Monday, January 30, 2006

Why Britain Sucks: The "Education" Rant

A productive, informed, happy nation (IMHO) is built upon a foundation of education - education that informs, but also education that encourages both participation and self-reliance. Unfortunately, there's a rather large study that says we're getting less intelligent.

Anyone that's actually been in the education system (rather than merely deciding what the fad subject is this year and trying to get more girls to do it) will be aware of the effect that testing has - and I highlight "effect" because this is why we're "deliberately" dumbed down. The more tests we're given, and the more league tables that depend on the tests there are, the more people are "configured" to optimise test performance by whatever means necessary. The very act of measurement has a very real effect on that being measured.

It's the same with University "Research Assessment Exercises" (RAEs), with driving tests, and possibly even with dental check-ups. You do what you can to pass, then go your own way afterwards. The amount to which education affects your progress after that could be said to be inversely proportional to the effort it's putting in to getting you through those tests. The more tests you have, the less you actually think.

But here's the scary thing. We live in a world where numbers, comparisons and measurements are the driving force of the future. When we talk about knowledge-based societies, we're talking about "tangible", codified knowledge that other people can pick up on, that can be used to make judgements, that can be fed into a computer and used to create charts or diagrams or what-have-you. So long as databases are the premium way of assessing the "health" of a nation, we will be subjected to quantitative tests which will have to be logically-tied to performance.

This means that there must be a simple mapping, from knowledge, to judgement. Things are either right or wrong. There is no longer an art or a craft to working out how well an individual is doing for themselves, nor where their future potential lies, there is only how they react under the test conditions, and how well they "rate" against others of the same classification scheme (gender, age, race, height, social background, medical discrepancies).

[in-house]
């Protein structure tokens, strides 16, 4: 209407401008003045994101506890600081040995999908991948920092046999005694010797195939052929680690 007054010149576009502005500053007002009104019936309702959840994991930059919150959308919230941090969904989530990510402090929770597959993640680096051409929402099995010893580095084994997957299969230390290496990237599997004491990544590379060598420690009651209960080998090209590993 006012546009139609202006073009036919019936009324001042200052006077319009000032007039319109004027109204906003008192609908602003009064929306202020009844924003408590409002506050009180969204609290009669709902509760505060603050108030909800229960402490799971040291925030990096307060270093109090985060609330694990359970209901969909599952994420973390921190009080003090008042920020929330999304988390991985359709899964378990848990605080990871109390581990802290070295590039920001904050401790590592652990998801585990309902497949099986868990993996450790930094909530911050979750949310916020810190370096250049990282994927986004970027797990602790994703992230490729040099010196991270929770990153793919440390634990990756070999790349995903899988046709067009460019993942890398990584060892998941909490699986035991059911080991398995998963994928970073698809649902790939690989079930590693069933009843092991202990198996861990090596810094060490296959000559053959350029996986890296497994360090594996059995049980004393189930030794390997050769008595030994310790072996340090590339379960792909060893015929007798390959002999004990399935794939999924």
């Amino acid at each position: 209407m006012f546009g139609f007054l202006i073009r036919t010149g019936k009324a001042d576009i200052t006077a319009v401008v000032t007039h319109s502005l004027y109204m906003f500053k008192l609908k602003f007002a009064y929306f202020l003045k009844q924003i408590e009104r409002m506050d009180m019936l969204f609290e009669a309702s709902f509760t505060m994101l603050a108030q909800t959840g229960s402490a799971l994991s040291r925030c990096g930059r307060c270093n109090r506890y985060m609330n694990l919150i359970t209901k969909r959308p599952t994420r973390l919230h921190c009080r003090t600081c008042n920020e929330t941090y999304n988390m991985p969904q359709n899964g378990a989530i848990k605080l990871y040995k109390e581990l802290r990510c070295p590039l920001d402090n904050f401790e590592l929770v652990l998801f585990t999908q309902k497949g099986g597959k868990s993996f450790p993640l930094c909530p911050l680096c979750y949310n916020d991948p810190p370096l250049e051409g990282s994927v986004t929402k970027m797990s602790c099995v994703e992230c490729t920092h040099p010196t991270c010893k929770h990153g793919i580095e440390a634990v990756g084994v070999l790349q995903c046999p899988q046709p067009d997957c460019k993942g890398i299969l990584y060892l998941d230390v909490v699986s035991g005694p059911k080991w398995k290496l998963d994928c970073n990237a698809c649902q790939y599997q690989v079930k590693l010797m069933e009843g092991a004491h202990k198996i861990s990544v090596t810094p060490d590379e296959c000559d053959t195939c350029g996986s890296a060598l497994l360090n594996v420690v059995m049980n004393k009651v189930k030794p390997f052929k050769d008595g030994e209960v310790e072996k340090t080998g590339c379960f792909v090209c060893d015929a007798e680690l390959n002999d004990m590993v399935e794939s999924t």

This is a system which categorises, sorts, and filters - a "classification" system, not an educational one. The lucky go on to become millionaires. The unlucky are squabbled over by a few persistents who have a million to share out amongst them. But the terms of existence are decided in advance, by the people who just have to have a way of working out who's better than who.

The problem is, selection criteria are subjective. Who defines success? Why, the already-successful, of course.


Richard Veryard said...

There is a simple fallacy in here - that the purpose of education is to make people more intelligent. Does society really want our children to be intelligent, well-informed, creative and happy? Read Ivan Illich. The purpose of a system is what it does (POSIWID).

Scribe said...

Yup. I only realised after even Bachelor teaching that much of what my entire educational existence was geared towards was simply making me "employable", and little else. In a way, I can accept this as a purpose - usefulness to society is an important aspect of the machine, and one could probably argue that the original intent of education was along those lines.

But then, businesses todat want something different to the people doing the mesauring. Sure, companies want employees who can read and write, but they're also after "talent", which means thinking creatively and being able to grapple with problems. This differs to the government, who just need a way to make it look like they're doing something, better than before.

Further, taken to an extreme, people passing through the system that think creatively - differently - are people that question, and criticise. Depending on what they're questioning, different people are happy. The "optimal" level of education, then, is one where people "learn" how to question some things (products, business models) but not others (policies, management).